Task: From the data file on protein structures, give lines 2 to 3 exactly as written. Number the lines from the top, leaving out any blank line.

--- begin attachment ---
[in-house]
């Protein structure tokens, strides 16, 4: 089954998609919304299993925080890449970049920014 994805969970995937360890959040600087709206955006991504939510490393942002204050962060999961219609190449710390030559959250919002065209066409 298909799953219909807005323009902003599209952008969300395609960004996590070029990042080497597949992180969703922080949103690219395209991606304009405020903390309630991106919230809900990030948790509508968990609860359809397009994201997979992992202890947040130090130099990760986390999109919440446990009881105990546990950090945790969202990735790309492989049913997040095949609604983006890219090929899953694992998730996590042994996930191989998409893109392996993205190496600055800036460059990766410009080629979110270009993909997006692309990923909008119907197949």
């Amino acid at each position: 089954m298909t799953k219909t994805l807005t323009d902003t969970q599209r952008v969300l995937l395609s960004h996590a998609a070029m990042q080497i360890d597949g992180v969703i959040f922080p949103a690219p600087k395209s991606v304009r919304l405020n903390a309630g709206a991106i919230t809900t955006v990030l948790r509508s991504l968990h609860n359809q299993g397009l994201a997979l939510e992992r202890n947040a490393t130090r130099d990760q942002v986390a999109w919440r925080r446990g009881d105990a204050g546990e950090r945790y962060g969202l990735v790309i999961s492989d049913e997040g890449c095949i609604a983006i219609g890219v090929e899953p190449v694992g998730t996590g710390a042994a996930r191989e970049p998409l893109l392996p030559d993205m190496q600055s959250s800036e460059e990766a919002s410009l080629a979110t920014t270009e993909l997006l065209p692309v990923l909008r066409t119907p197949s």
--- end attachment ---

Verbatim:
């Protein structure tokens, strides 16, 4: 089954998609919304299993925080890449970049920014 994805969970995937360890959040600087709206955006991504939510490393942002204050962060999961219609190449710390030559959250919002065209066409 298909799953219909807005323009902003599209952008969300395609960004996590070029990042080497597949992180969703922080949103690219395209991606304009405020903390309630991106919230809900990030948790509508968990609860359809397009994201997979992992202890947040130090130099990760986390999109919440446990009881105990546990950090945790969202990735790309492989049913997040095949609604983006890219090929899953694992998730996590042994996930191989998409893109392996993205190496600055800036460059990766410009080629979110270009993909997006692309990923909008119907197949």
């Amino acid at each position: 089954m298909t799953k219909t994805l807005t323009d902003t969970q599209r952008v969300l995937l395609s960004h996590a998609a070029m990042q080497i360890d597949g992180v969703i959040f922080p949103a690219p600087k395209s991606v304009r919304l405020n903390a309630g709206a991106i919230t809900t955006v990030l948790r509508s991504l968990h609860n359809q299993g397009l994201a997979l939510e992992r202890n947040a490393t130090r130099d990760q942002v986390a999109w919440r925080r446990g009881d105990a204050g546990e950090r945790y962060g969202l990735v790309i999961s492989d049913e997040g890449c095949i609604a983006i219609g890219v090929e899953p190449v694992g998730t996590g710390a042994a996930r191989e970049p998409l893109l392996p030559d993205m190496q600055s959250s800036e460059e990766a919002s410009l080629a979110t920014t270009e993909l997006l065209p692309v990923l909008r066409t119907p197949s």